Search results for: Curriculum
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My Family Story is one of Beit Hatfutsot’s most innovative flagship programs. Young participants in Israel and worldwide Jewish communities, embark on a meaningful, personal, and experiential, multigenerational Jewish heritage project. Through personal research and inspiring creativity the students produce an art display illustrating their families’ roots and connection to the greater story of the Jewish people. The International School for Jewish Peoplehood Studies (ISJPS) at Beit Hatfutsot recently held a festive ceremony on the occasion of 20th anniversary of the program. Over 600 students and their families, from Israel and around the world, celebrated the culmination of the annual Manuel Hirsch Grosskopf International Competition. 170 Jewish institutions involving over 20,000 Jewish youth in 25 countries participated in the competition.
Updated: Jul. 15, 2015
Gleanings is the eJournal of the William Davidson Graduate School of Jewish Education of The Jewish Theological Seminary. This first issue of volume 2 of Gleanings focuses on Godtalk in classrooms, camps and other Jewish educational settings. Please join us in the conversation about this important issue.
Updated: Jul. 08, 2015
There has been a lot of discussion recently in the rabbinic community about bar/bat mitzvah preparation. Some are claiming that bar/bat mitzvah preparation needs to be changed from emphasizing the mastery of the Haftorah (a section from the Prophets) to simply being able to lead some prayers. It is being claimed that these new curricula, although less rigorous and less authentic to the bar/bat mitzvah ceremony, will enable students to put to practice that which they may use on a weekly basis rather than that which occurs once each year, when their particular Haftorah is scheduled to be chanted in the synagogue.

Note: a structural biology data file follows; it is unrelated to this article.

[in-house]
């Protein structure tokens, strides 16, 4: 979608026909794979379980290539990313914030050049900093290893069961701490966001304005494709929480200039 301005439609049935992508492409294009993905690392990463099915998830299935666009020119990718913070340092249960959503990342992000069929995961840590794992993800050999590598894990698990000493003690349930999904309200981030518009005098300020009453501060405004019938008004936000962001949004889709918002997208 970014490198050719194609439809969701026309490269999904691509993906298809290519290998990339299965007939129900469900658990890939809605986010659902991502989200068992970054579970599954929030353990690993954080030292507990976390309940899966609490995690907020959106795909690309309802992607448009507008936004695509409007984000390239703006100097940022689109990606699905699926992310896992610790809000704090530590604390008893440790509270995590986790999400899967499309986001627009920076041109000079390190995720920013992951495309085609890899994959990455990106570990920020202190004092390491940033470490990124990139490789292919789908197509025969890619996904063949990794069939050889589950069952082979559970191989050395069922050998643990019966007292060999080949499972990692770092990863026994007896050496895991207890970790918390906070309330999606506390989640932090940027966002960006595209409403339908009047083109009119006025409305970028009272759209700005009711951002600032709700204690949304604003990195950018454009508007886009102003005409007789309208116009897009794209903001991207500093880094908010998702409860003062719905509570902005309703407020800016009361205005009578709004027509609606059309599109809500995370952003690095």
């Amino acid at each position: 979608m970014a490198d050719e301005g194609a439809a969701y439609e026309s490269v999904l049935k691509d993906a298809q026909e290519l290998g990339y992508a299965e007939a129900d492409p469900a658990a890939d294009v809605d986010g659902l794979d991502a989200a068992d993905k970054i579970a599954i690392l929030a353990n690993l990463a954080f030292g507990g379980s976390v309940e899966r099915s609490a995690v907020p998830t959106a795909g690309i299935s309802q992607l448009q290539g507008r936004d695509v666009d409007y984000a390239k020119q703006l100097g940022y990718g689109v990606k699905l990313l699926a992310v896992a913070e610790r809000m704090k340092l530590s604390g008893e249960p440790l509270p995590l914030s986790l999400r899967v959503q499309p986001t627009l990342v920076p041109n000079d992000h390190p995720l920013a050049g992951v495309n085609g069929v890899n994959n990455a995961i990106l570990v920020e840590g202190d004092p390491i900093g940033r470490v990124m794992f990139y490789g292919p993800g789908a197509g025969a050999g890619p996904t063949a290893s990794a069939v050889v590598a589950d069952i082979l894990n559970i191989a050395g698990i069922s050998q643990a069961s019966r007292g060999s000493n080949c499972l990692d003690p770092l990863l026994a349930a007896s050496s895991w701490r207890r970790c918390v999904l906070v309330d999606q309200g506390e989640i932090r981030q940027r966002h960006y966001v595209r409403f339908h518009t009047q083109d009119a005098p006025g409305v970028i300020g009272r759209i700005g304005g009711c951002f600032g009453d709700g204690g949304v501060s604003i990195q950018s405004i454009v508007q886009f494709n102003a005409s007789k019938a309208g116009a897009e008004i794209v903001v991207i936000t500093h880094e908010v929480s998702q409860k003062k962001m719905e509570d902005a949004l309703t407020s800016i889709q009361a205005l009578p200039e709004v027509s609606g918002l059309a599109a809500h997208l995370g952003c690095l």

Updated: May. 27, 2015
Following their Voices – Teaching the Holocaust with Witness Testimonies in the 21st Century – An International Seminar
The MOFET Institute and The Massuah Institute for Holocaust Studies are convening an international seminar on Teaching the Holocaust with Witness Testimonies in the 21st Century on June 16-17, 2015. The seminar will examine different approaches to teaching the Holocaust while integrating the voices of witnesses to the Holocaust through the use of methods adapted from various disciplines (history, cinema, arts, literature, etc.)
Updated: May. 06, 2015
Visrael is a video-based tool to help educators supplement year round programming about Israel, Jewish and Hebrew education. Visrael provides innovative online learning opportunities about Israel for children ages 5-10. The videos feature a mix of stop motion animation and live action documentary with real Israeli children in order to bring Israel to life for young learners. All videos are available in both English and Hebrew to promote content based Hebrew learning. The videos are also perfect for families to watch at home to learn about Israel.
Updated: Apr. 20, 2015